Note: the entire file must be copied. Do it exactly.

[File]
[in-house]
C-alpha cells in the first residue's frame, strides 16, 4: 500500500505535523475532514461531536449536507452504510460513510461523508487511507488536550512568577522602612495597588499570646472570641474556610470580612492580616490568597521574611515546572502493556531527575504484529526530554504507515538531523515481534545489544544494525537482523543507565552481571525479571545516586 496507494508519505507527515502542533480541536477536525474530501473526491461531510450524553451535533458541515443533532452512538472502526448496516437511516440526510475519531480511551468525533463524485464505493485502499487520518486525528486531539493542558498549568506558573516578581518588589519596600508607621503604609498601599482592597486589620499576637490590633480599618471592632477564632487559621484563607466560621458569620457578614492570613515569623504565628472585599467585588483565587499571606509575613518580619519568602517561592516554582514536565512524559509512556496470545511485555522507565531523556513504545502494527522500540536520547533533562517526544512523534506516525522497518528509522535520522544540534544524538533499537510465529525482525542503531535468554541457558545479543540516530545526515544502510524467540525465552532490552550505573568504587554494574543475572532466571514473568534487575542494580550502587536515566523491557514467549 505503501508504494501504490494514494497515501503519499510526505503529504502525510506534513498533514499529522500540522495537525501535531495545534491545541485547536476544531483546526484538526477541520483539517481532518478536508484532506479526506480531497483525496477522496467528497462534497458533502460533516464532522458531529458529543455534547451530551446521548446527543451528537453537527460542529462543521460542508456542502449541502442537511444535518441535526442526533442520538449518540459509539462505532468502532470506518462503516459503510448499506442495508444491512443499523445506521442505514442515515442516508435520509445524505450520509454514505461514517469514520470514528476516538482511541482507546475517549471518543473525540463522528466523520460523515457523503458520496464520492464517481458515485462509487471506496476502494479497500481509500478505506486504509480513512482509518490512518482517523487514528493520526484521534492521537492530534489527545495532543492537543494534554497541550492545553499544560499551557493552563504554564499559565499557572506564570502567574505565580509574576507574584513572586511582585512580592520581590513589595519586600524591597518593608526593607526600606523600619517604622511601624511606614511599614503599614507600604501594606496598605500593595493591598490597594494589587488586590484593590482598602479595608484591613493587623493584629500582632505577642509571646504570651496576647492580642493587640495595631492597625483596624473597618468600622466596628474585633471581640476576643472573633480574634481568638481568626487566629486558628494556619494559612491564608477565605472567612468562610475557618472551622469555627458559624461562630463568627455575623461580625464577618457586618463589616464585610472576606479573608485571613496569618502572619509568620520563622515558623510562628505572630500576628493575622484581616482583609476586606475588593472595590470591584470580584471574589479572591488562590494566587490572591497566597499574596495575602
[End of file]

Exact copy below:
[in-house]
C-alpha cells in the first residue's frame, strides 16, 4: 500500500505535523475532514461531536449536507452504510460513510461523508487511507488536550512568577522602612495597588499570646472570641474556610470580612492580616490568597521574611515546572502493556531527575504484529526530554504507515538531523515481534545489544544494525537482523543507565552481571525479571545516586 496507494508519505507527515502542533480541536477536525474530501473526491461531510450524553451535533458541515443533532452512538472502526448496516437511516440526510475519531480511551468525533463524485464505493485502499487520518486525528486531539493542558498549568506558573516578581518588589519596600508607621503604609498601599482592597486589620499576637490590633480599618471592632477564632487559621484563607466560621458569620457578614492570613515569623504565628472585599467585588483565587499571606509575613518580619519568602517561592516554582514536565512524559509512556496470545511485555522507565531523556513504545502494527522500540536520547533533562517526544512523534506516525522497518528509522535520522544540534544524538533499537510465529525482525542503531535468554541457558545479543540516530545526515544502510524467540525465552532490552550505573568504587554494574543475572532466571514473568534487575542494580550502587536515566523491557514467549 505503501508504494501504490494514494497515501503519499510526505503529504502525510506534513498533514499529522500540522495537525501535531495545534491545541485547536476544531483546526484538526477541520483539517481532518478536508484532506479526506480531497483525496477522496467528497462534497458533502460533516464532522458531529458529543455534547451530551446521548446527543451528537453537527460542529462543521460542508456542502449541502442537511444535518441535526442526533442520538449518540459509539462505532468502532470506518462503516459503510448499506442495508444491512443499523445506521442505514442515515442516508435520509445524505450520509454514505461514517469514520470514528476516538482511541482507546475517549471518543473525540463522528466523520460523515457523503458520496464520492464517481458515485462509487471506496476502494479497500481509500478505506486504509480513512482509518490512518482517523487514528493520526484521534492521537492530534489527545495532543492537543494534554497541550492545553499544560499551557493552563504554564499559565499557572506564570502567574505565580509574576507574584513572586511582585512580592520581590513589595519586600524591597518593608526593607526600606523600619517604622511601624511606614511599614503599614507600604501594606496598605500593595493591598490597594494589587488586590484593590482598602479595608484591613493587623493584629500582632505577642509571646504570651496576647492580642493587640495595631492597625483596624473597618468600622466596628474585633471581640476576643472573633480574634481568638481568626487566629486558628494556619494559612491564608477565605472567612468562610475557618472551622469555627458559624461562630463568627455575623461580625464577618457586618463589616464585610472576606479573608485571613496569618502572619509568620520563622515558623510562628505572630500576628493575622484581616482583609476586606475588593472595590470591584470580584471574589479572591488562590494566587490572591497566597499574596495575602